• Fake Russian:
    • The Russian Zukovsky is played by English actor Robbie Coltrane.
    • In a half-way Elektra King—see above.
  • Hey, It's That Place!: Castle Thane is Eilean Donan Castle, which was featured in Highlander, starring former Bond Sean Connery.
  • Orphaned Reference: In the extended opening, M says that the classified report is a study by the Russians on Y2K impacting their computer systems. This would have tied in with R's line at the end of the film.
  • Refitted for Sequel: Much of Robbie Coltrane's lines were derived from cut scenes from the GoldenEye script.
  • Role Reprise: For the video game, even though most of the characters are voiced by professional voice actors as opposed to the actual actors from the film the game is based on, John Cleese actually reprises his role as R from the movie. Although footage of him in the film only appears in the extended 007 difficulty ending in the PlayStation version.
  • Star-Derailing Role: The much-maligned performance of Denise Richards (which won her and the film a Golden Raspberry Award after Tanya Roberts only got nominated for A View to a Kill) pretty much derailed her rising career (her infamous marriage with Charlie Sheen didn't help matters). Her biggest role since this film was two years later as a middle-billed cast member in the slasher film Valentine.
  • Throw It In!:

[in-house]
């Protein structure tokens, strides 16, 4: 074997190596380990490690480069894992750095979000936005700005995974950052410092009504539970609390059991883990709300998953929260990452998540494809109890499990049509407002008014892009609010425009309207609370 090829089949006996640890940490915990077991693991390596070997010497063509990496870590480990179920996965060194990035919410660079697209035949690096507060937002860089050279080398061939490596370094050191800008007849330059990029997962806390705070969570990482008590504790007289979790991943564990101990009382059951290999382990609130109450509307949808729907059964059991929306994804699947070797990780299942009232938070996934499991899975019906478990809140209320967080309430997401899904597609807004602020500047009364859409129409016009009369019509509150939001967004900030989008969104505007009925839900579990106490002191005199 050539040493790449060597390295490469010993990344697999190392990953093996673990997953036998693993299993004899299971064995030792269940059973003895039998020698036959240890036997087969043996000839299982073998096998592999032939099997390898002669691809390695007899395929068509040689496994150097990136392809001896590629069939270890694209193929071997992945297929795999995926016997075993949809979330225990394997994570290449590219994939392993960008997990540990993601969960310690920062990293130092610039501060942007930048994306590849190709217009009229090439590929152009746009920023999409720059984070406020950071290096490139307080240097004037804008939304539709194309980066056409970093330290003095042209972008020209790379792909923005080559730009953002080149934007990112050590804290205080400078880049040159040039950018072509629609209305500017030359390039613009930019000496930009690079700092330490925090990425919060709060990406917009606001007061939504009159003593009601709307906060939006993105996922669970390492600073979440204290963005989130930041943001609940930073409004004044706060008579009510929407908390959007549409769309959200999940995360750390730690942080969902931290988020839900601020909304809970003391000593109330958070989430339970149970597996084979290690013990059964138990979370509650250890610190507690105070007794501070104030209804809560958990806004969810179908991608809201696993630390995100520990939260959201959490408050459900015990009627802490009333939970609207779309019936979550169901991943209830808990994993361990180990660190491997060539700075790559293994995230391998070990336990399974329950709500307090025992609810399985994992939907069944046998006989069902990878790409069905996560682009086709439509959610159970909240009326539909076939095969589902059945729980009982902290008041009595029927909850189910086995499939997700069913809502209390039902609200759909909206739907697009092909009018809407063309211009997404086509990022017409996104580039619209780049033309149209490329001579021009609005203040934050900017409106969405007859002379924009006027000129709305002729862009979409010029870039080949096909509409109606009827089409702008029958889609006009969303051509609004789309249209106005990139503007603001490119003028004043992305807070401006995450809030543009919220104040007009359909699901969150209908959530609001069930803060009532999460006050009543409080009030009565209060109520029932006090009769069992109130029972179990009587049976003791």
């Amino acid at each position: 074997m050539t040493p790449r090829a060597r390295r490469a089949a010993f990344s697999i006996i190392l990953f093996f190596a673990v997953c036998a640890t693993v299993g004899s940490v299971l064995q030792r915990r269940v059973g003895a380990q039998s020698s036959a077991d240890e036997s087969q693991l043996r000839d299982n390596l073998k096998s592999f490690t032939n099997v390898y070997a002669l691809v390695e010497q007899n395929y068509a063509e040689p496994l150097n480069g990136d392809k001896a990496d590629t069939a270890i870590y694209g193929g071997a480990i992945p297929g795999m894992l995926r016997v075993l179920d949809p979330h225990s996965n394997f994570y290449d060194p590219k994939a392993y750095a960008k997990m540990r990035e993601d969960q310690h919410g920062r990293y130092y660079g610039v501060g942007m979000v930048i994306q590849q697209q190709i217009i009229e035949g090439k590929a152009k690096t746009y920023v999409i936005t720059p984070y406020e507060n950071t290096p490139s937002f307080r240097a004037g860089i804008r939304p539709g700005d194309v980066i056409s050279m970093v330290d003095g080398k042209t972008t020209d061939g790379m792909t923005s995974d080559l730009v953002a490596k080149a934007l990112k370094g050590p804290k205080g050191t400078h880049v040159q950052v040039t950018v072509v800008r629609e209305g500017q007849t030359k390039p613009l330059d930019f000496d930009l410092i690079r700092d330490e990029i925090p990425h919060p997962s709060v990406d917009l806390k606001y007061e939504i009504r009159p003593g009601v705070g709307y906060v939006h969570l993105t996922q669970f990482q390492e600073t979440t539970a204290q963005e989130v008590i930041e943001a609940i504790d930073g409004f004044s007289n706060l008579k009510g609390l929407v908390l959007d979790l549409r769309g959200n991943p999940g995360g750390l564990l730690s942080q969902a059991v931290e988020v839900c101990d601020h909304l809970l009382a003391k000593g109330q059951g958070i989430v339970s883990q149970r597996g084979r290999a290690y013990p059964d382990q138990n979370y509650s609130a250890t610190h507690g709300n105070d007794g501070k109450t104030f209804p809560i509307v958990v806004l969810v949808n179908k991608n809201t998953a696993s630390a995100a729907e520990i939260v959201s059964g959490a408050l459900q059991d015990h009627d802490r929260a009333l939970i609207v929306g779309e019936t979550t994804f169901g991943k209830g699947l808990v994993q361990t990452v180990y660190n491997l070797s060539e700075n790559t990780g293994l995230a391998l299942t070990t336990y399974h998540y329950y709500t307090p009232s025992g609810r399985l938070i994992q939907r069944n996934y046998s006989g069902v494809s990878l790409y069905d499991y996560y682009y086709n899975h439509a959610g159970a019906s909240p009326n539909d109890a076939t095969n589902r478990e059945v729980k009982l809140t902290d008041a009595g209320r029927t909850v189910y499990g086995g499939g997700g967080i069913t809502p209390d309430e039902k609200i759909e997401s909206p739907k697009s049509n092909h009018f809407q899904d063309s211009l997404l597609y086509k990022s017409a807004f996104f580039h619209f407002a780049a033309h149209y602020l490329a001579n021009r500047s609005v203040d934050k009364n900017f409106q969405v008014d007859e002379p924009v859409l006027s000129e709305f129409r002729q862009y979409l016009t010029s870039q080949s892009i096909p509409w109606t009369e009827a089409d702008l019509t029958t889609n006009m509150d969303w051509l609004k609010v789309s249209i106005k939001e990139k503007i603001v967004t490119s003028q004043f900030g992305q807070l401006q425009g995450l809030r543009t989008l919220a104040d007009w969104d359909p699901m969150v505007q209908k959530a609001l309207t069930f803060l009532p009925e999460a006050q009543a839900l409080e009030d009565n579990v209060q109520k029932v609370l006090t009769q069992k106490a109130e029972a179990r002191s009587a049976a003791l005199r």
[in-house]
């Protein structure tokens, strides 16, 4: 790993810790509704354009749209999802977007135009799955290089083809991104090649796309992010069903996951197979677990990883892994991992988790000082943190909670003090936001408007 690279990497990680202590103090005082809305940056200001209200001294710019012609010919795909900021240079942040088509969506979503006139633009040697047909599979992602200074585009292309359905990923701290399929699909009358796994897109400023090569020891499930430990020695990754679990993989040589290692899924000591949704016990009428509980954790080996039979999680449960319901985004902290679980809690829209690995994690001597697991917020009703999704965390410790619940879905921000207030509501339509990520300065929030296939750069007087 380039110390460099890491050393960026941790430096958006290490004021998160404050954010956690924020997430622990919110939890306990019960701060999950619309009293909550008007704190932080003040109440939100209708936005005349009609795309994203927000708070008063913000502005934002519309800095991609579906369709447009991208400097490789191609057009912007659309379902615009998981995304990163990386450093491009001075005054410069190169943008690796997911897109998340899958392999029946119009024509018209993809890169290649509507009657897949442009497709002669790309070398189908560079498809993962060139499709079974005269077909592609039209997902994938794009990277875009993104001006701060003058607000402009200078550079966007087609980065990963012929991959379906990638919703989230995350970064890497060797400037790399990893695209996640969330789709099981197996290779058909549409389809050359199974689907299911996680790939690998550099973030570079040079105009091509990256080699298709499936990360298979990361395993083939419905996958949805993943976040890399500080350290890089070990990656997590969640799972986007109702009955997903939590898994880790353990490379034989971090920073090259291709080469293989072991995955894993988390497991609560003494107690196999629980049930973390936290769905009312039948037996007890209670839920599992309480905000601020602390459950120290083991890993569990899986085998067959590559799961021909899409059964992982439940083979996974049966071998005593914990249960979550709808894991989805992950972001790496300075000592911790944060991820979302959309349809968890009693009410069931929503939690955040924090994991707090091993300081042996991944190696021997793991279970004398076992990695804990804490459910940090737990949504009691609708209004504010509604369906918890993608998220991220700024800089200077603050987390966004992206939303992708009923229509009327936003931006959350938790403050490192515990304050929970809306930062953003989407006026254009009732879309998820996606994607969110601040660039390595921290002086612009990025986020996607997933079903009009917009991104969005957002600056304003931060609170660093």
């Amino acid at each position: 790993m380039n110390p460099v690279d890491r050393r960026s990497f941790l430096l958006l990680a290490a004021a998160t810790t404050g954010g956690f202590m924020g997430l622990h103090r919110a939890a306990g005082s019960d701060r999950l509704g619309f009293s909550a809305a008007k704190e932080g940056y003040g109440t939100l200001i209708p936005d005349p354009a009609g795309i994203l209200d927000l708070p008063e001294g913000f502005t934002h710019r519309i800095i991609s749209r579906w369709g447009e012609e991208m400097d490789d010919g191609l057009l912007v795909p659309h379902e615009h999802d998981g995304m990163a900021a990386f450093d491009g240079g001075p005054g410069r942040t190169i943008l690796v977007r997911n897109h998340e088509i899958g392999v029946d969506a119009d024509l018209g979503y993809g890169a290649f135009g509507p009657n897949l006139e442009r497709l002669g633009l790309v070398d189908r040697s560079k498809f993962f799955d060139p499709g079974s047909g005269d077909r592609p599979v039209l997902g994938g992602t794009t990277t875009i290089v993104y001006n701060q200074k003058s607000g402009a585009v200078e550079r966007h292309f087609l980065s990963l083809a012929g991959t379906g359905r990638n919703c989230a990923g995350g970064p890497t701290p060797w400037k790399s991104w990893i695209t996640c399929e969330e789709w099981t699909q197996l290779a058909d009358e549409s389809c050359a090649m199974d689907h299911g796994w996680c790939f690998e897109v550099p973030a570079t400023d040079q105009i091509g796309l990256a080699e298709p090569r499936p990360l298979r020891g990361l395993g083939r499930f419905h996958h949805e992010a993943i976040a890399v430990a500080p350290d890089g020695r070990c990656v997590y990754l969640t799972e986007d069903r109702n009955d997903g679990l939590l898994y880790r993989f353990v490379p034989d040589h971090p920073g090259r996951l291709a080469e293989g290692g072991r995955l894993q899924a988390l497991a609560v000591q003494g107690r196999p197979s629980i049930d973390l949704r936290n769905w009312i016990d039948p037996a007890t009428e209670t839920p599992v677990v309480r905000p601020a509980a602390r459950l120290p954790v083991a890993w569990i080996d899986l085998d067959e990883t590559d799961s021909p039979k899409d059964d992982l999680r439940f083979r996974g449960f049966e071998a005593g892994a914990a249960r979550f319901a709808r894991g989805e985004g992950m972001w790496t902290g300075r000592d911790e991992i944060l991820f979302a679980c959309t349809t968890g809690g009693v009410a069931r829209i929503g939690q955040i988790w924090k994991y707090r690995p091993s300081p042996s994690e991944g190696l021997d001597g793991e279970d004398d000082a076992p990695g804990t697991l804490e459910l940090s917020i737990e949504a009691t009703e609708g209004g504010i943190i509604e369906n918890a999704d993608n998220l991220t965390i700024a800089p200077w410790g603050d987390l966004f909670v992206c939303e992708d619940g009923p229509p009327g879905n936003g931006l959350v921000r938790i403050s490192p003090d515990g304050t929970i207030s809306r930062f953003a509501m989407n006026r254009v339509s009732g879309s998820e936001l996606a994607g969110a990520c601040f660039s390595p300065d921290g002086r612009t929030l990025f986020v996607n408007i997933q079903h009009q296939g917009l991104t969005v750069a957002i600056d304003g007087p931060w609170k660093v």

• Pierce Brosnan ad-libbed the part where he adjusts his tie while underwater during the boat chase.
    • The stunt of grabbing the cables on the Millennium Dome took several tries to get right. Apted put in one of the shots of the stuntman missing the cables to give a better sense of how hard it was.
  • Underage Casting: The movie was much mocked for having its main Bond Girl, Christmas Jones, played by the twenty-nine-year-old Denise Richards, be supposedly a world-renowned nuclear physicist. What makes it stand out even more is that another (male) nuclear physicist who was working for the bad guys was clearly in his fifties.
  • Unintentional Period Piece:
    • R interrupting the satellite showing Bond and Christmas Jones at the end with the excuse that it "must be a premature form of the Millennium Bug."
    • Bond presenting a cigar to Moneypenny as a gift (which he took from his reunion with the Swiss banker at the beginning) and her clearly not amused reaction to it seem to reference the Clinton-Lewinsky scandal (which involved stories about a cigar being used for foreplay).
  • What Could Have Been: Enough for its own page.
  • Word of God: In the DVD Commentary, Michael Apted implies that Zuchovsky might not have actually died, though any potential further plans for him were scrapped with the franchise's reboot after the next film.
  • Working Title: Initially, this was due for release in 2000, with rumored titles including Death Waits for No Man, Fire and Ice, Pressure Point, and Dangerously Yours.